With a few hazily remembered weekends already behind us this semester, we’ve all had plenty of opportunities to make complete asses of ourselves. Whether it was waking up with a penis scrawled in permanent marker across your forehead or a pile of vomit at the foot of your bed, you’ve probably already made yourself look incredibly stupid.
It’s shameful enough to screw up in front of friends, but it’s all the more embarrassing when your blunders occur before a potential sexual partner. The accidental indulgence of idiocy in front of someone attractive is a concern we all share. It may even keep us from flirting with that cutie across the room, frozen with fear of a potential faux pas.
But what you have failed to realize is that looking like an idiot is totally sexy.
If you’ve ever taken Intro Psych, our formerly-mustachioed Provost has probably guest lectured to you about the wonders of the “Pratfall Effect”— that fantastical psychological phenomenon that causes us to perceive someone whom we already consider competent as even more attractive if they exhibit a gaffe. And to impress someone at a place like Yale, this trick is your best bet.
We’ve all jumped through enough hoops just to get here—thus, we’re all already convinced of one another’s competence. So what nugget do you have to set yourself apart from the others? Little snippets of ineptitude. That’s right, if someone already finds you fetching but can’t quite decide whether or not to take you home, a goof-up may be just the edge you need. So don’t sweat the full Keystone you spilled on his jeans or the accidental smack to the face you gave her with an overzealous hand gesture. A number of your lovebird peers began on worse footing than you, only to rebound with pride.
Perhaps the most successful love story at Yale that I’m aware of began with a night of utter embarrassment. Standard Yale party. Girl meets boy. Exchange of smiles, then tongues. The pair falls romantically into each other’s arms for the night. That is, until her stomach turns and she barfs in his bed. He’s flabbergasted, not having expected bodily fluids to make an appearance so soon, and certainly not of this sort. Nonetheless, he endearingly handles the situation and accepts her for who she is. Two years later, they’re still going strong.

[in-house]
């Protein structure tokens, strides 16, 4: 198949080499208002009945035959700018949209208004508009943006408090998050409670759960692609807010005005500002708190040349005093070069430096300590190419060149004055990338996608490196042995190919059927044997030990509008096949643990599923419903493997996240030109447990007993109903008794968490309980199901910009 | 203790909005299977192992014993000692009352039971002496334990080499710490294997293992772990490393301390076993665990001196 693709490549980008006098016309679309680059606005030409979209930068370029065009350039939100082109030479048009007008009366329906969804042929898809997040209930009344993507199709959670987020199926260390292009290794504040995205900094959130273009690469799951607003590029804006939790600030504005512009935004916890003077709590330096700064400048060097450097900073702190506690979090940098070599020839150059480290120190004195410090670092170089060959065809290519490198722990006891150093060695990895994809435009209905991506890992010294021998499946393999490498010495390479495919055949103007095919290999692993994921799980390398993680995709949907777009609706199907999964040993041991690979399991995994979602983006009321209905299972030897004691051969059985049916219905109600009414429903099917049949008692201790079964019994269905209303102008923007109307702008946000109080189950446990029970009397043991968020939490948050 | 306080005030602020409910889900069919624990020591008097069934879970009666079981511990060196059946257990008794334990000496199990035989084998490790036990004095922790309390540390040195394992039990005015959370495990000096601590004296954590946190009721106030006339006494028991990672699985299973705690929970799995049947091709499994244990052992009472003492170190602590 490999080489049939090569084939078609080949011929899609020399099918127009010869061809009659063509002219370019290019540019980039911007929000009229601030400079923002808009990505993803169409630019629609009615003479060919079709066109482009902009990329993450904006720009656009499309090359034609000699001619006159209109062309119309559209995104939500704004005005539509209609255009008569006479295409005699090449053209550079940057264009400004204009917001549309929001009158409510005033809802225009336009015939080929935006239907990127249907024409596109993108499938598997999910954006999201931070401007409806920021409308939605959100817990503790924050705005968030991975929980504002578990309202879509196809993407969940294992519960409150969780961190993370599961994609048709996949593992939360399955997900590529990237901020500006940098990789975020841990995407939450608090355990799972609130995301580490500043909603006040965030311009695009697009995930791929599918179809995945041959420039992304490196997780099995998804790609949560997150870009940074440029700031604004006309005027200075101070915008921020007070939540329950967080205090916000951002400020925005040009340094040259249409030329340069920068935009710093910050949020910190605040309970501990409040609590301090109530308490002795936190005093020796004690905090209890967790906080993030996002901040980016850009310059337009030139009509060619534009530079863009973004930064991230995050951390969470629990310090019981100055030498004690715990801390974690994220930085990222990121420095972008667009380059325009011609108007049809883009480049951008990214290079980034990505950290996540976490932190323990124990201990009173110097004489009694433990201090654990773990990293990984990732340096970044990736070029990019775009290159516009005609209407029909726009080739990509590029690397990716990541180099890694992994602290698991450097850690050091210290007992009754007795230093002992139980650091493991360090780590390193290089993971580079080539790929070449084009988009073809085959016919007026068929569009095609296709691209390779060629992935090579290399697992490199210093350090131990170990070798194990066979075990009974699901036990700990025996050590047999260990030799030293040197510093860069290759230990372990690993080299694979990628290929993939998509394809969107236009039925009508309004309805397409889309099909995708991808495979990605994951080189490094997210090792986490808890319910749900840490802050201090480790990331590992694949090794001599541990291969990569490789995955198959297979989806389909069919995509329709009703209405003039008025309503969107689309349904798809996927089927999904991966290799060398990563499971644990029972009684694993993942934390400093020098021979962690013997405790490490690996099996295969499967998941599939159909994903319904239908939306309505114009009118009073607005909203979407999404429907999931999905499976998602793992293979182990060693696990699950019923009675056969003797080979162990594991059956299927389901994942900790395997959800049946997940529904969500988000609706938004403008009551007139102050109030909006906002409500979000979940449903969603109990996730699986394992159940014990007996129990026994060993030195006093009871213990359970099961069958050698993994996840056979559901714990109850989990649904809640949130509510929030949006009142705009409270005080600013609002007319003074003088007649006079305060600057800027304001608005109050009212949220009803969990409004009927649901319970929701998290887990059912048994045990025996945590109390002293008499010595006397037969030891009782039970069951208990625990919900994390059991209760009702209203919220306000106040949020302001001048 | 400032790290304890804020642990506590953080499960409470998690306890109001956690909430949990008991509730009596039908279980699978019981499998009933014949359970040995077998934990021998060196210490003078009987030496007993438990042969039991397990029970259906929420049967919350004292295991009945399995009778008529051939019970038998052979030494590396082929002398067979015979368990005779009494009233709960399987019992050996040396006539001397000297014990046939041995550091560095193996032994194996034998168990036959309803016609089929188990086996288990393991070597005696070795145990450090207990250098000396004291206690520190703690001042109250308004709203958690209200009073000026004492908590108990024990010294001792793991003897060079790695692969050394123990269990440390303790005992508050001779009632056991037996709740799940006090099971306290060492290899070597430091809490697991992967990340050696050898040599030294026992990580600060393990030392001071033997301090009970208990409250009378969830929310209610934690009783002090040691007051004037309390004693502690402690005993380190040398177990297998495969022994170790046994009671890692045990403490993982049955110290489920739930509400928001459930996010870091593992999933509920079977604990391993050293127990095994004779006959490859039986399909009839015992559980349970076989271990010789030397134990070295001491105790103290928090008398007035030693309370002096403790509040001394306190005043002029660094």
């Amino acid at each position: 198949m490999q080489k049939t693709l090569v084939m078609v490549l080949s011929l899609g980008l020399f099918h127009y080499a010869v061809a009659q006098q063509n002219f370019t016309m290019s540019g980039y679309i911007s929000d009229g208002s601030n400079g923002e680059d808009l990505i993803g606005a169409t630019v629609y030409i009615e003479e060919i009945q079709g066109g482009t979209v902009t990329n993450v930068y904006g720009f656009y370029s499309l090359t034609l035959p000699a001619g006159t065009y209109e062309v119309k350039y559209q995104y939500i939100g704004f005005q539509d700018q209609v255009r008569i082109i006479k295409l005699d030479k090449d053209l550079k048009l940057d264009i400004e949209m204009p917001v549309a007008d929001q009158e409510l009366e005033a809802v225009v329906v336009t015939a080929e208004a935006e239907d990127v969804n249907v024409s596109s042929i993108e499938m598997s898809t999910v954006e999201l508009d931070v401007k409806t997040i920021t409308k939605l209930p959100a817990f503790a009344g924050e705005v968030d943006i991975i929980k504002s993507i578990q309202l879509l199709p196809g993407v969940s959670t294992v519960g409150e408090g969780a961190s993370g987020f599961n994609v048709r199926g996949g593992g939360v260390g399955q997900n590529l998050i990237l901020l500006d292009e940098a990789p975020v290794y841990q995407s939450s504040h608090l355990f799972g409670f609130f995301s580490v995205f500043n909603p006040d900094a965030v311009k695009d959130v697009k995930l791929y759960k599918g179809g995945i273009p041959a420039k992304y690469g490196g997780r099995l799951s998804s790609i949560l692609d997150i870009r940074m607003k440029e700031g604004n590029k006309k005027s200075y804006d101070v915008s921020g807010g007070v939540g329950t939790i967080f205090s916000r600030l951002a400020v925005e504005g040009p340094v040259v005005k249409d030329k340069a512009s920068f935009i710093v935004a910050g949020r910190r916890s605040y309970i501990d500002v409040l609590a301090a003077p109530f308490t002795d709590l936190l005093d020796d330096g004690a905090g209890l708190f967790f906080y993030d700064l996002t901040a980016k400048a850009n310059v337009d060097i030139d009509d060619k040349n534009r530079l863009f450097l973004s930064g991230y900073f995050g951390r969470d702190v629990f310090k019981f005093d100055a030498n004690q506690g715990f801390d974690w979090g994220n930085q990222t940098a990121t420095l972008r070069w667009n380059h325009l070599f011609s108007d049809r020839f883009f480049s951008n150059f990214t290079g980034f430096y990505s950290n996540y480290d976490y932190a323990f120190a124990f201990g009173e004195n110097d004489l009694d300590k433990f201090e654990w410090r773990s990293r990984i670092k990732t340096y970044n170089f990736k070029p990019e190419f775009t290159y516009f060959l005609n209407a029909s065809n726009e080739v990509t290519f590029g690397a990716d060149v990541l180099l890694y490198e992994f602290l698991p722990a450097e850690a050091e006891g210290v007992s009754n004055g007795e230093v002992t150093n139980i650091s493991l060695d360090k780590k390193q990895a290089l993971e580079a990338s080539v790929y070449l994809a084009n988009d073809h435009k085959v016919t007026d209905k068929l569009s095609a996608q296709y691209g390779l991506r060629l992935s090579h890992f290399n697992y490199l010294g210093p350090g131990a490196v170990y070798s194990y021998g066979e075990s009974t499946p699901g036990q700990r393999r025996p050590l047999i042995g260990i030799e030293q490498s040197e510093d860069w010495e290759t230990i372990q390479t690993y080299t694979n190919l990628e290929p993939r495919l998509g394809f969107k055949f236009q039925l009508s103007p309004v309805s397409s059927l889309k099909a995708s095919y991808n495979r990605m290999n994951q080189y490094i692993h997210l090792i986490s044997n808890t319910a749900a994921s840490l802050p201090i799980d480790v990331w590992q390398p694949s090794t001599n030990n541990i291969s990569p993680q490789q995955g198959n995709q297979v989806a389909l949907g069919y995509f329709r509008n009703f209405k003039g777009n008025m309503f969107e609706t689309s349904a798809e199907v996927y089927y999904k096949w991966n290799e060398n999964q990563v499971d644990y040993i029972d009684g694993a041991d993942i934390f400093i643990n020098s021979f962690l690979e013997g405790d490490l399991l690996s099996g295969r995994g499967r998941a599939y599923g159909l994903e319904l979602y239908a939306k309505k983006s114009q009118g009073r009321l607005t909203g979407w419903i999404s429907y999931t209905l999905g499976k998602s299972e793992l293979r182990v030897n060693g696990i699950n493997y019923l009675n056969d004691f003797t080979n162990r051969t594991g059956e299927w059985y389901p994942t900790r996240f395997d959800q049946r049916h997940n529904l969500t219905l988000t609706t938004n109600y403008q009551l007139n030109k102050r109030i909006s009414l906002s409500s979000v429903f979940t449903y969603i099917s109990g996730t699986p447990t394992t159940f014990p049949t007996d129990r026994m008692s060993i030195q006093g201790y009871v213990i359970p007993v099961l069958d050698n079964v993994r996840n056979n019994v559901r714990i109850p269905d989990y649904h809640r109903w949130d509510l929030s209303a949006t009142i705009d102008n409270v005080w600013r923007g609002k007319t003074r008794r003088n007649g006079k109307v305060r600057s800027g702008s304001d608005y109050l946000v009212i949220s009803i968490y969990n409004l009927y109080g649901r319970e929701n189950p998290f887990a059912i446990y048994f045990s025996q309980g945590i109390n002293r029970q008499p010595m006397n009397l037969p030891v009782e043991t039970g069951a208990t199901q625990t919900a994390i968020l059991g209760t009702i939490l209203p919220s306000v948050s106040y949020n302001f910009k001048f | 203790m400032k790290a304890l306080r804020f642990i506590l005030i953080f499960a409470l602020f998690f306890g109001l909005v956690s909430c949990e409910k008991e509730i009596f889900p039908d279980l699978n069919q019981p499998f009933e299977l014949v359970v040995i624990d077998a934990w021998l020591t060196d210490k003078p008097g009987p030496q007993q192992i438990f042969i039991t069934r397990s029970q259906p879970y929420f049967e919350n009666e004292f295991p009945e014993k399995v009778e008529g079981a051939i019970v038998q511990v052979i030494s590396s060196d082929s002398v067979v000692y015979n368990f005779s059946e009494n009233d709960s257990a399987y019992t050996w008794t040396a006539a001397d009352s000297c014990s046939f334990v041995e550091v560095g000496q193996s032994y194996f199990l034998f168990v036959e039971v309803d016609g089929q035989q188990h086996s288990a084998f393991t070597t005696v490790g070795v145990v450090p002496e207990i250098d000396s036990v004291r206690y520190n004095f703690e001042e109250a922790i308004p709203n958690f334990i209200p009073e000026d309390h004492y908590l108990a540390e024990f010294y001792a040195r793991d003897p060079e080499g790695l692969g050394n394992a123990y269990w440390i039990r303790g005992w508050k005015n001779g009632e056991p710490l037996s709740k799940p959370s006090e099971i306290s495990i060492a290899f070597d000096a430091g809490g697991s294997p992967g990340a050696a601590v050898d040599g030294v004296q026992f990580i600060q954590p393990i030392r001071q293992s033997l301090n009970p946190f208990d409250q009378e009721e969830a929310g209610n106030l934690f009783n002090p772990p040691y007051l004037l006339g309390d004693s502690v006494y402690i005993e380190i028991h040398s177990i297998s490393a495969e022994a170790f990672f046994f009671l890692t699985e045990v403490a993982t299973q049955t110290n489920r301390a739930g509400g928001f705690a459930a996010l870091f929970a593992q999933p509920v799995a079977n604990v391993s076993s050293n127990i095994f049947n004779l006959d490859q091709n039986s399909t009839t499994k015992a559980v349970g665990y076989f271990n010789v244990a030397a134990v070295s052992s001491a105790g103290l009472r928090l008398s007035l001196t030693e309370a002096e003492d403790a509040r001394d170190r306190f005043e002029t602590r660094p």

Another steadfast campus couple started off with similarly awkward beginnings. Standard Yale party—but held on Shabbat, the Jewish day of rest. Adorably observant Jew meets girl. Exchange of smiles. Then flirtatious remarks. When asked where they could venture next, boy attempts to explain that he has neither keys to get home nor identification to go out, requesting maladroitly: “Put your hands in my pockets…trust me.” (In observance of Jewish law, one carries nothing in his pockets on Shabbat.) Confused and offended by such a forward demand, girl disappears for the night. Despite this initial confrontation, she feels compelled to contact him later that week, leading to a still-burgeoning romance today.
If you’re taking any notes from these mistake-laden love masters, realize that you don’t always need to make the best first impression. The Pratfall Effect explains why it was that these endearing screw-ups—not the conceit of coolness—that set these couples up for success. Sure, it may not be as simple as spilling a few drinks on yourself the next time you’re out, but the point is to stop taking yourself so seriously when it comes to romantic encounters.
Turn your next slip-up into a situation that works for you. If you’ve tripped on your way to class, laugh at yourself and strike up a conversation with an observant co-ed about what a klutz you can be. If you mess up someone’s name, use it as an excuse to take them out, so you can learn more about them and never repeat the error. If you fart in front of someone attractive…okay, in this case I’m out of ideas. But with enough practice taking advantage of your mistakes, you might never feel awkward again. (Thank me later.)
Sure, we all aspire to feel suave and sexy and charming. Unfortunately, you forfeited those qualities when you matriculated at Yale. Here, you’ve got a much better shot if you start employing the Pratfall Effect. So go ahead. Put your worst foot forward and hope for the best.
(Note: The Herald does not accept responsibility in the case where an observer already believes you incompetent, and therefore your error just makes you look stupid.)
By: Colin Adamo